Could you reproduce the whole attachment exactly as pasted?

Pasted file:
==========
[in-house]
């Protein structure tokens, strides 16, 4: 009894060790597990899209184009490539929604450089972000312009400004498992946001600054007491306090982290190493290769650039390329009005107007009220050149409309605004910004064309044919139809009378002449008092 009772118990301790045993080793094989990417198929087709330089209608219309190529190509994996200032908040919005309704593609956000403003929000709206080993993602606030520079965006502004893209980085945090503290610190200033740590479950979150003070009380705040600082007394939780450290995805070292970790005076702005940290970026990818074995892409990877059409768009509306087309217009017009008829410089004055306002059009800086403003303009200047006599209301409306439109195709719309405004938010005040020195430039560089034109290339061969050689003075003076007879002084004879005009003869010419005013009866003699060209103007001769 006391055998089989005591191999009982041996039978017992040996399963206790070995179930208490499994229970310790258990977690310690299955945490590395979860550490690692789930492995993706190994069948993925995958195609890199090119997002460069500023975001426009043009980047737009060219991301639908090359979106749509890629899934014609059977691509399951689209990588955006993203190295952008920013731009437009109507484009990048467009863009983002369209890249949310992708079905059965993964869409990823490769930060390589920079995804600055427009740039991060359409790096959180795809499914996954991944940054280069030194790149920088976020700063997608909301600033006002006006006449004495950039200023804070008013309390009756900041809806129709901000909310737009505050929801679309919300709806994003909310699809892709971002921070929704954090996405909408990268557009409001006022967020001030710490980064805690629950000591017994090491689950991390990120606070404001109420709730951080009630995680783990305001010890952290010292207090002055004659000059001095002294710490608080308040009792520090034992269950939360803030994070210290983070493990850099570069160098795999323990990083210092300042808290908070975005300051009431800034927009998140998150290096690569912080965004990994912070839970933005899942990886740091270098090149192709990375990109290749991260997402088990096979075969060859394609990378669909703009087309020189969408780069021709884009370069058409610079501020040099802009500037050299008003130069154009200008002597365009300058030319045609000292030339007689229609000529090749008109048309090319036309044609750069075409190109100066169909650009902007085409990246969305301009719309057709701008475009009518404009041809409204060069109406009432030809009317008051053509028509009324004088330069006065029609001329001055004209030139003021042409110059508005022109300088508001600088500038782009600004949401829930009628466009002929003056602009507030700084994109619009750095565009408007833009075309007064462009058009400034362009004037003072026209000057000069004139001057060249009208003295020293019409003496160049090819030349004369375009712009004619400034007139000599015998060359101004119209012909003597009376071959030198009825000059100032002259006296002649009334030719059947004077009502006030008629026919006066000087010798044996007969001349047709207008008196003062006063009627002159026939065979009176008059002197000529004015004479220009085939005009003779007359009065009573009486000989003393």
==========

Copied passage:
[in-house]
């Protein structure tokens, strides 16, 4: 009894060790597990899209184009490539929604450089972000312009400004498992946001600054007491306090982290190493290769650039390329009005107007009220050149409309605004910004064309044919139809009378002449008092 009772118990301790045993080793094989990417198929087709330089209608219309190529190509994996200032908040919005309704593609956000403003929000709206080993993602606030520079965006502004893209980085945090503290610190200033740590479950979150003070009380705040600082007394939780450290995805070292970790005076702005940290970026990818074995892409990877059409768009509306087309217009017009008829410089004055306002059009800086403003303009200047006599209301409306439109195709719309405004938010005040020195430039560089034109290339061969050689003075003076007879002084004879005009003869010419005013009866003699060209103007001769 006391055998089989005591191999009982041996039978017992040996399963206790070995179930208490499994229970310790258990977690310690299955945490590395979860550490690692789930492995993706190994069948993925995958195609890199090119997002460069500023975001426009043009980047737009060219991301639908090359979106749509890629899934014609059977691509399951689209990588955006993203190295952008920013731009437009109507484009990048467009863009983002369209890249949310992708079905059965993964869409990823490769930060390589920079995804600055427009740039991060359409790096959180795809499914996954991944940054280069030194790149920088976020700063997608909301600033006002006006006449004495950039200023804070008013309390009756900041809806129709901000909310737009505050929801679309919300709806994003909310699809892709971002921070929704954090996405909408990268557009409001006022967020001030710490980064805690629950000591017994090491689950991390990120606070404001109420709730951080009630995680783990305001010890952290010292207090002055004659000059001095002294710490608080308040009792520090034992269950939360803030994070210290983070493990850099570069160098795999323990990083210092300042808290908070975005300051009431800034927009998140998150290096690569912080965004990994912070839970933005899942990886740091270098090149192709990375990109290749991260997402088990096979075969060859394609990378669909703009087309020189969408780069021709884009370069058409610079501020040099802009500037050299008003130069154009200008002597365009300058030319045609000292030339007689229609000529090749008109048309090319036309044609750069075409190109100066169909650009902007085409990246969305301009719309057709701008475009009518404009041809409204060069109406009432030809009317008051053509028509009324004088330069006065029609001329001055004209030139003021042409110059508005022109300088508001600088500038782009600004949401829930009628466009002929003056602009507030700084994109619009750095565009408007833009075309007064462009058009400034362009004037003072026209000057000069004139001057060249009208003295020293019409003496160049090819030349004369375009712009004619400034007139000599015998060359101004119209012909003597009376071959030198009825000059100032002259006296002649009334030719059947004077009502006030008629026919006066000087010798044996007969001349047709207008008196003062006063009627002159026939065979009176008059002197000529004015004479220009085939005009003779007359009065009573009486000989003393």